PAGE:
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Erik Bootsma's design of the shrine chapel

More than a year after the groundbreaking ceremony, work continues apace on a forthcoming shrine to St. Kateri Tekakwitha just south of Gallup, New Mexico, designed by alumnus architect Erik Bootsma (’01). Sponsored by the Knights of Columbus, the Southwest Indian Foundation, and the Diocese of Gallup, the shrine will include a chapel, a museum, and an outdoor Rosary walk consisting of 30 stations housed in adobe niches.

Erik Bootsma (’01) Erik Bootsma (’01)“I went out this July and checked in on the project, and it’s moving along well,” says Mr. Bootsma. “They so far have a number of the Rosary ‘bead’ shrines up, and have just started planning for the Guadalupe ‘link’ shrine to start this fall.”

The site, Mr. Bootsma explains, is “designed in a Spanish Colonial style to note the Mexican heritage and connection to the Native Saint Juan Diego.” As such, it is being built mostly with all-natural materials and in keeping with Native construction technique. “We’re minimizing steel as much as we can and relying on adobe and wood,” Mr. Bootsma adds, “which, as the churches built in the 17th century in the area show, can last for centuries.”

Canonized by Pope Emeritus Benedict XVI in 2012, St. Kateri was a 15th century member of the Mohawk Tribe who converted to Catholicism. She is the first canonized Native American and the patron saint of indigenous people.

“This shrine is particularly meaningful for Native American Catholics because it is dedicated to St. Kateri Tekakwitha,” Rev. Henry Sands, director of the National Black and Indian Foundation, tells the Arlington Catholic Herald. “It’s an acknowledgement of the role that she plays in the Catholic Church, not just as an example for Native Americans, but for all Catholics.”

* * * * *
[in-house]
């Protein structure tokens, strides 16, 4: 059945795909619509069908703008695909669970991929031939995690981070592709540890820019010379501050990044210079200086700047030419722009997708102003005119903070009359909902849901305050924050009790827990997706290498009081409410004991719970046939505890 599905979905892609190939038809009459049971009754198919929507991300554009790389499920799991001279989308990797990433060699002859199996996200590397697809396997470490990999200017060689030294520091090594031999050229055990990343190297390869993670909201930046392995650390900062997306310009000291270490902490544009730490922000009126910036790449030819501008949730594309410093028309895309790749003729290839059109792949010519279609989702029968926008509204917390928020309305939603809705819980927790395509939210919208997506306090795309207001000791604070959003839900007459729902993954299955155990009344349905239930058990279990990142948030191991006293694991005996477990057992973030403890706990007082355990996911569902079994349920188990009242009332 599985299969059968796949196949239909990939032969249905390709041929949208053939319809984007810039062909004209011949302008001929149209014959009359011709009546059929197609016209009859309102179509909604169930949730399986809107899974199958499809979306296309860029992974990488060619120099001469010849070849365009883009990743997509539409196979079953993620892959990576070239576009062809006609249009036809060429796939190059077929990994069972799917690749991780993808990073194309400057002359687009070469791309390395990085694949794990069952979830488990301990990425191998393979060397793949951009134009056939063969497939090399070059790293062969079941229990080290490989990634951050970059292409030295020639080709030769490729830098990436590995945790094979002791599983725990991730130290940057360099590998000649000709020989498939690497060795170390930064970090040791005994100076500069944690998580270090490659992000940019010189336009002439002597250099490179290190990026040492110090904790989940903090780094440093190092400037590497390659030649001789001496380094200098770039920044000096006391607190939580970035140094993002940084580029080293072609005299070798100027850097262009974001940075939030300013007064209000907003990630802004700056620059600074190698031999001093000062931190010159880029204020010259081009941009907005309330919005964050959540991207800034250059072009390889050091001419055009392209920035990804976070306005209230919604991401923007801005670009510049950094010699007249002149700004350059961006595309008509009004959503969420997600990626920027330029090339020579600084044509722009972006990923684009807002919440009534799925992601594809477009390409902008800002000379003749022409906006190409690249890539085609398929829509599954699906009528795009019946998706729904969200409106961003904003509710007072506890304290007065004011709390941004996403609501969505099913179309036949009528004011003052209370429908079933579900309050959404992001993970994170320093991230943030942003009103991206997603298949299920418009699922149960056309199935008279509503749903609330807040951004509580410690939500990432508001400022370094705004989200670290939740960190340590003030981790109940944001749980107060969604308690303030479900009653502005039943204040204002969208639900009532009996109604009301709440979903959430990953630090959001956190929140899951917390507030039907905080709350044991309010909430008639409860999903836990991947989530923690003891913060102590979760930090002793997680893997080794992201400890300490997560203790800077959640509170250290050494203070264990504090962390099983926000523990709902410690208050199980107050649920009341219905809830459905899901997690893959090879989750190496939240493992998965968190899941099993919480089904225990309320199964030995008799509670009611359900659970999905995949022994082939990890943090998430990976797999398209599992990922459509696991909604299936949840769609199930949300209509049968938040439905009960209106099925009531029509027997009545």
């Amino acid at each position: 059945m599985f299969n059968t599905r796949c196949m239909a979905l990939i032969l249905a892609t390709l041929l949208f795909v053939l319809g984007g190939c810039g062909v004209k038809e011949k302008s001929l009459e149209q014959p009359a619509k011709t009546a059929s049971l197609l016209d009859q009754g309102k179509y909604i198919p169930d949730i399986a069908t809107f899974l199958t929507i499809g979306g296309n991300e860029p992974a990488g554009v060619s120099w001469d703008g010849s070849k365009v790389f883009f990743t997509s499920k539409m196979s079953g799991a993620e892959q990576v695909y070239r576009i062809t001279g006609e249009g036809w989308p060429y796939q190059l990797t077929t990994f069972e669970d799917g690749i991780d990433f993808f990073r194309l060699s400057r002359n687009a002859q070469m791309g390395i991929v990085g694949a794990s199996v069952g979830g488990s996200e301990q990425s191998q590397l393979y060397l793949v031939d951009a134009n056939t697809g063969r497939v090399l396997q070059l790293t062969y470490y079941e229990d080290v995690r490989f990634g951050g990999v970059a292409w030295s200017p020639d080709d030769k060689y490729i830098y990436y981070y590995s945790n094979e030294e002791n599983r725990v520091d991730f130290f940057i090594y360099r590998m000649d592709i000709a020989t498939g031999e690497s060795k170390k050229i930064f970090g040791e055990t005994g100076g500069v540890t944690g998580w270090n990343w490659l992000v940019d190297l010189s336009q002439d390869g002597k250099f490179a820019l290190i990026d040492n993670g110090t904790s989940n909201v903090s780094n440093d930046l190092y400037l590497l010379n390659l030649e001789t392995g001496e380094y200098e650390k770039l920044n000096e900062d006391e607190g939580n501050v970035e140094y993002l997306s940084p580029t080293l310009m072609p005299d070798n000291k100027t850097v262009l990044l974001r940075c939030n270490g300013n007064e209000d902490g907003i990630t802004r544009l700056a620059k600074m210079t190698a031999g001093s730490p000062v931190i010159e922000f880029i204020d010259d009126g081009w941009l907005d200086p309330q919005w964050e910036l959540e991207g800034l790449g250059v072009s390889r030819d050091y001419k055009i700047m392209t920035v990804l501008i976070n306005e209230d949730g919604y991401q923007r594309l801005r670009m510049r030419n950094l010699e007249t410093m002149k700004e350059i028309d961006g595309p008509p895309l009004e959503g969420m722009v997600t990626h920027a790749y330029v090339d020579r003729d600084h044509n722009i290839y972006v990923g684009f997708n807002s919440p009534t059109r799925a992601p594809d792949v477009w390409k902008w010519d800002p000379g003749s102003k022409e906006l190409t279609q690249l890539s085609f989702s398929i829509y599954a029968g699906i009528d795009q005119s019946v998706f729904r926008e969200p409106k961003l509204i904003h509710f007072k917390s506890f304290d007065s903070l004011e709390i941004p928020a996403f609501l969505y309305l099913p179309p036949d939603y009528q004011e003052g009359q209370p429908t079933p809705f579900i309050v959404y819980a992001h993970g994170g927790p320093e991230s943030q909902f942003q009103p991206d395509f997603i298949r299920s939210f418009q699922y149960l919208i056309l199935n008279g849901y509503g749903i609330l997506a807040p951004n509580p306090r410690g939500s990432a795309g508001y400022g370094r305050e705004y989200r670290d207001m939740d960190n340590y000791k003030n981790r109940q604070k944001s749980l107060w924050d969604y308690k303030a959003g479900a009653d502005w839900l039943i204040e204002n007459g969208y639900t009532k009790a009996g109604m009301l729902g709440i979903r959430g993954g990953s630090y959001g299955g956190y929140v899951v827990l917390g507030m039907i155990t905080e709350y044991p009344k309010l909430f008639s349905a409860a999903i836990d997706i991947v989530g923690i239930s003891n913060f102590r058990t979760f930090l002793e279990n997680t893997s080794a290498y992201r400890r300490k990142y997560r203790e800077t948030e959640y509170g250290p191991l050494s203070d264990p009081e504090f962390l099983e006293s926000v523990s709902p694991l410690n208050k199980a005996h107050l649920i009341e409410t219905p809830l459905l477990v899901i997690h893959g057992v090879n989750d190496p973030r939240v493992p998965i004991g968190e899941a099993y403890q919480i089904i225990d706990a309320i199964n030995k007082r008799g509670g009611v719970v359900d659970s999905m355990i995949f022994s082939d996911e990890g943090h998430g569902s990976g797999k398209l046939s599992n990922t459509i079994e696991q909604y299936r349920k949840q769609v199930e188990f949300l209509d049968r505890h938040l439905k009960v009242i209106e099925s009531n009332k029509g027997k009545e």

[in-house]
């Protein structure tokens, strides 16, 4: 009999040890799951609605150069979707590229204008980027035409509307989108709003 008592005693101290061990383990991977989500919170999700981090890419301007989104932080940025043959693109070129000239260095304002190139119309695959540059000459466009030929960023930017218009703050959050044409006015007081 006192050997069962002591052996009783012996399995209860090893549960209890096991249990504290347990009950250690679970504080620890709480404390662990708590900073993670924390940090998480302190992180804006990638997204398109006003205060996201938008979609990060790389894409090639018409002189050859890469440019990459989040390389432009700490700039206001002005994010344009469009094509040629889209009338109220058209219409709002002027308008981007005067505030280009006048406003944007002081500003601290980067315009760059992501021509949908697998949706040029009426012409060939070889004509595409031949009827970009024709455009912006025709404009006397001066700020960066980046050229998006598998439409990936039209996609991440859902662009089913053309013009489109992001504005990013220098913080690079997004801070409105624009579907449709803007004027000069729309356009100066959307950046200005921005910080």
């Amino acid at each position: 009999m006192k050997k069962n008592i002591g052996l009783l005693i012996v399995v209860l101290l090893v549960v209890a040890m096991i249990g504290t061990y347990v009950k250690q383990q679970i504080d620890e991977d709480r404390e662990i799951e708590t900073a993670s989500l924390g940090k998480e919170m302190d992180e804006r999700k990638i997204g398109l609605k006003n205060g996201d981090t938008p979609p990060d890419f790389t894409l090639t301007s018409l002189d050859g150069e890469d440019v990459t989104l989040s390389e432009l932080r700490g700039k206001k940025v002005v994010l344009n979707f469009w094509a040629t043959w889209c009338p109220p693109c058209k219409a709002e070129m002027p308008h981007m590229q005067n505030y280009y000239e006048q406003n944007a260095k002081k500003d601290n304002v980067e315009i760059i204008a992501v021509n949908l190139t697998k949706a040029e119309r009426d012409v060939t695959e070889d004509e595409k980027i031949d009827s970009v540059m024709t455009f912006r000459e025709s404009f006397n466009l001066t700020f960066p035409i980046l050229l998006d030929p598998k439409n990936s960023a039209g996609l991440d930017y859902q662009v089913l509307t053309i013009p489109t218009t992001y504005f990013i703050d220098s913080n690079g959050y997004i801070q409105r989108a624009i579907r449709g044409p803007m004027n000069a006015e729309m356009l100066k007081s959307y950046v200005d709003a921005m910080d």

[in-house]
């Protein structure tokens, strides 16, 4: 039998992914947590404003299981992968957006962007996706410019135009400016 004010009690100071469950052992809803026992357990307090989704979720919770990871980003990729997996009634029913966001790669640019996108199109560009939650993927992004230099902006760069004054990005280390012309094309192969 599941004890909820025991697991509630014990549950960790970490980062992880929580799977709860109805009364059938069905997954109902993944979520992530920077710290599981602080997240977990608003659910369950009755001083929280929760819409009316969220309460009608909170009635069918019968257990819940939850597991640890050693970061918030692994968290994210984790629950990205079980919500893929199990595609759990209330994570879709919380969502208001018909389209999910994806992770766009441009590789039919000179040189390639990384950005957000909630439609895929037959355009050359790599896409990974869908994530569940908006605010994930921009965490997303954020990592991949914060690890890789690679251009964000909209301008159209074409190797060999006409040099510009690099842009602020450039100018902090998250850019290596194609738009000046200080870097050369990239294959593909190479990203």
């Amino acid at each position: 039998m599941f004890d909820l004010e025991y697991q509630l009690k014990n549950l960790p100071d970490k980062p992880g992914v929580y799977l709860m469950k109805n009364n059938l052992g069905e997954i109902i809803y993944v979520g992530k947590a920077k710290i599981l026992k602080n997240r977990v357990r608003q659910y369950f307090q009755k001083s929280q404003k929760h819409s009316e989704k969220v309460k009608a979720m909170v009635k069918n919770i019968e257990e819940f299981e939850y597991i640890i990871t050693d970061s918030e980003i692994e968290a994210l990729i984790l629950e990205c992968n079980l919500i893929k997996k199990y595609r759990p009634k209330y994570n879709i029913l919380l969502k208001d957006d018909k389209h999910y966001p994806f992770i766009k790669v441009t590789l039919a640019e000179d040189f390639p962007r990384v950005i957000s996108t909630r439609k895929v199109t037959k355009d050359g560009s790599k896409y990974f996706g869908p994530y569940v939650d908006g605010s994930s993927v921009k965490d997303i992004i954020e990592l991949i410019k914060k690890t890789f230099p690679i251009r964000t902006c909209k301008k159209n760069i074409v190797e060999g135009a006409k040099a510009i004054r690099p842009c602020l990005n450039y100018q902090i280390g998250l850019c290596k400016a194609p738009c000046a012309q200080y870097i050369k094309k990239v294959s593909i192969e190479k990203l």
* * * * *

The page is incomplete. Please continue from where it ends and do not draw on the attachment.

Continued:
Several other members of the College community are also involved in the project. “Patrick Mason (’03) with the Knights of Columbus nationally is coordinator on that side, and Jeremy Boucher (’03) is managing the project on the ground,” notes Mr. Bootsma, adding that Bill McCarthy — chief executive officer of the Southwest Indian Foundation; husband of Cathy (Short ’77); and father of Brigid (Strader ’04), Therese (Monnereau ’05), Erin (Feeney ’07), John (’11), Aileen (’14), Liam (’18) — “is spearheading the whole project.”

Designing the shrine marks a professional change of pace for Mr. Bootsma, a classical architect who ordinarily specializes in church designs and renovations. “This is really unique because it is not necessarily purely liturgical, but devotional,” he observes. “It’s a good opportunity for creativity and to do something really great within [Native American] traditions.”

Erik Bootsma's design of the shrine plaza